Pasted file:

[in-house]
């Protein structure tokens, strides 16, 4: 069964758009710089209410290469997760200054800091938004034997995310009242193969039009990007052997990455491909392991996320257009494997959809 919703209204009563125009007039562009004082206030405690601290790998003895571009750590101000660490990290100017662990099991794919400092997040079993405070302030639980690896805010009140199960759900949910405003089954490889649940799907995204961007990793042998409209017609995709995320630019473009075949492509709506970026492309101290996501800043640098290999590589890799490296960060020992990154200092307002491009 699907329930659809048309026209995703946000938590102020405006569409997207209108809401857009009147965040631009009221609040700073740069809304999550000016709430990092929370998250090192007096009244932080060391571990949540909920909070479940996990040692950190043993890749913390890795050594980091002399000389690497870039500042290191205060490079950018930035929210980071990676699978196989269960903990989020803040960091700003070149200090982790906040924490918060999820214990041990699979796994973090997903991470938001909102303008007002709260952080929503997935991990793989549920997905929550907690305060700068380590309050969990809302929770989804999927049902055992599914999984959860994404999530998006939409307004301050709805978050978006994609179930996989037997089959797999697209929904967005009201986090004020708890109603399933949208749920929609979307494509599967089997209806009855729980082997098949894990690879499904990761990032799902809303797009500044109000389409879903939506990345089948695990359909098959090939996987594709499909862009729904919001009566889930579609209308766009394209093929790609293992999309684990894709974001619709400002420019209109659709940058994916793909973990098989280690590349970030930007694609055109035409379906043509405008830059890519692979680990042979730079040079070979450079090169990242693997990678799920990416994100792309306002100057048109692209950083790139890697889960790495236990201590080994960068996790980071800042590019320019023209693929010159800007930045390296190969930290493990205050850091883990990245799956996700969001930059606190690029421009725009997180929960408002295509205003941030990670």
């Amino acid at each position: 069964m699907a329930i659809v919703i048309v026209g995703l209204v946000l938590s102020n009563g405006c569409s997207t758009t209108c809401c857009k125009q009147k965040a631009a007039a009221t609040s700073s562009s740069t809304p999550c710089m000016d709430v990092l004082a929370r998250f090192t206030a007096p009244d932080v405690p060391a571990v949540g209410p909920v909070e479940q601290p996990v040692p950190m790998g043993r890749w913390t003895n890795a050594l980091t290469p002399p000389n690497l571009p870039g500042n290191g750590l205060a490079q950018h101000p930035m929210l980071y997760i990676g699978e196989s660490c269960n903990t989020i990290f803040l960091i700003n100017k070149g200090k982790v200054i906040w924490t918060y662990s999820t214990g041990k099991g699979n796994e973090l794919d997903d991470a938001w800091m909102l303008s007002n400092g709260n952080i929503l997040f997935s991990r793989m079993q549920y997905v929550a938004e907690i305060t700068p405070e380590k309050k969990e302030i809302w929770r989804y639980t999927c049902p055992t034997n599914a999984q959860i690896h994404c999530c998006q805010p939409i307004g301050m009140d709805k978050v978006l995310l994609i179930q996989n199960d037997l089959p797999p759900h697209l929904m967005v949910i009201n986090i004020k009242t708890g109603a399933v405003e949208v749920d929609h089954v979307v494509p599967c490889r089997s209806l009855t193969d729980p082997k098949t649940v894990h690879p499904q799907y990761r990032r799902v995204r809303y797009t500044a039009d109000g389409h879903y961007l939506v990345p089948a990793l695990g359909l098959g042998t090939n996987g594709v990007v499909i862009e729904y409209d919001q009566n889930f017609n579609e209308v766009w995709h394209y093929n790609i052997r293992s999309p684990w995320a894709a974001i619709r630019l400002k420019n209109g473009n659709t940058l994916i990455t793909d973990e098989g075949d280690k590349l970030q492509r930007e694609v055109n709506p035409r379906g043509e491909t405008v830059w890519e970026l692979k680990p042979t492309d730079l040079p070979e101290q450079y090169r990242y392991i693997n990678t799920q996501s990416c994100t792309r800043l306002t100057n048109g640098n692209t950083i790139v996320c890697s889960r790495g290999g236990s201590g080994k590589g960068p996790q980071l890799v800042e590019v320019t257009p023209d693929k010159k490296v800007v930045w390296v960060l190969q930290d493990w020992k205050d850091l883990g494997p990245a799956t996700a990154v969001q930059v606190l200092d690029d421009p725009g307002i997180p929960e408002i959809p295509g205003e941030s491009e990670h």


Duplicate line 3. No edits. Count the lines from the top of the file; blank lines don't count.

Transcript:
């Amino acid at each position: 069964m699907a329930i659809v919703i048309v026209g995703l209204v946000l938590s102020n009563g405006c569409s997207t758009t209108c809401c857009k125009q009147k965040a631009a007039a009221t609040s700073s562009s740069t809304p999550c710089m000016d709430v990092l004082a929370r998250f090192t206030a007096p009244d932080v405690p060391a571990v949540g209410p909920v909070e479940q601290p996990v040692p950190m790998g043993r890749w913390t003895n890795a050594l980091t290469p002399p000389n690497l571009p870039g500042n290191g750590l205060a490079q950018h101000p930035m929210l980071y997760i990676g699978e196989s660490c269960n903990t989020i990290f803040l960091i700003n100017k070149g200090k982790v200054i906040w924490t918060y662990s999820t214990g041990k099991g699979n796994e973090l794919d997903d991470a938001w800091m909102l303008s007002n400092g709260n952080i929503l997040f997935s991990r793989m079993q549920y997905v929550a938004e907690i305060t700068p405070e380590k309050k969990e302030i809302w929770r989804y639980t999927c049902p055992t034997n599914a999984q959860i690896h994404c999530c998006q805010p939409i307004g301050m009140d709805k978050v978006l995310l994609i179930q996989n199960d037997l089959p797999p759900h697209l929904m967005v949910i009201n986090i004020k009242t708890g109603a399933v405003e949208v749920d929609h089954v979307v494509p599967c490889r089997s209806l009855t193969d729980p082997k098949t649940v894990h690879p499904q799907y990761r990032r799902v995204r809303y797009t500044a039009d109000g389409h879903y961007l939506v990345p089948a990793l695990g359909l098959g042998t090939n996987g594709v990007v499909i862009e729904y409209d919001q009566n889930f017609n579609e209308v766009w995709h394209y093929n790609i052997r293992s999309p684990w995320a894709a974001i619709r630019l400002k420019n209109g473009n659709t940058l994916i990455t793909d973990e098989g075949d280690k590349l970030q492509r930007e694609v055109n709506p035409r379906g043509e491909t405008v830059w890519e970026l692979k680990p042979t492309d730079l040079p070979e101290q450079y090169r990242y392991i693997n990678t799920q996501s990416c994100t792309r800043l306002t100057n048109g640098n692209t950083i790139v996320c890697s889960r790495g290999g236990s201590g080994k590589g960068p996790q980071l890799v800042e590019v320019t257009p023209d693929k010159k490296v800007v930045w390296v960060l190969q930290d493990w020992k205050d850091l883990g494997p990245a799956t996700a990154v969001q930059v606190l200092d690029d421009p725009g307002i997180p929960e408002i959809p295509g205003e941030s491009e990670h």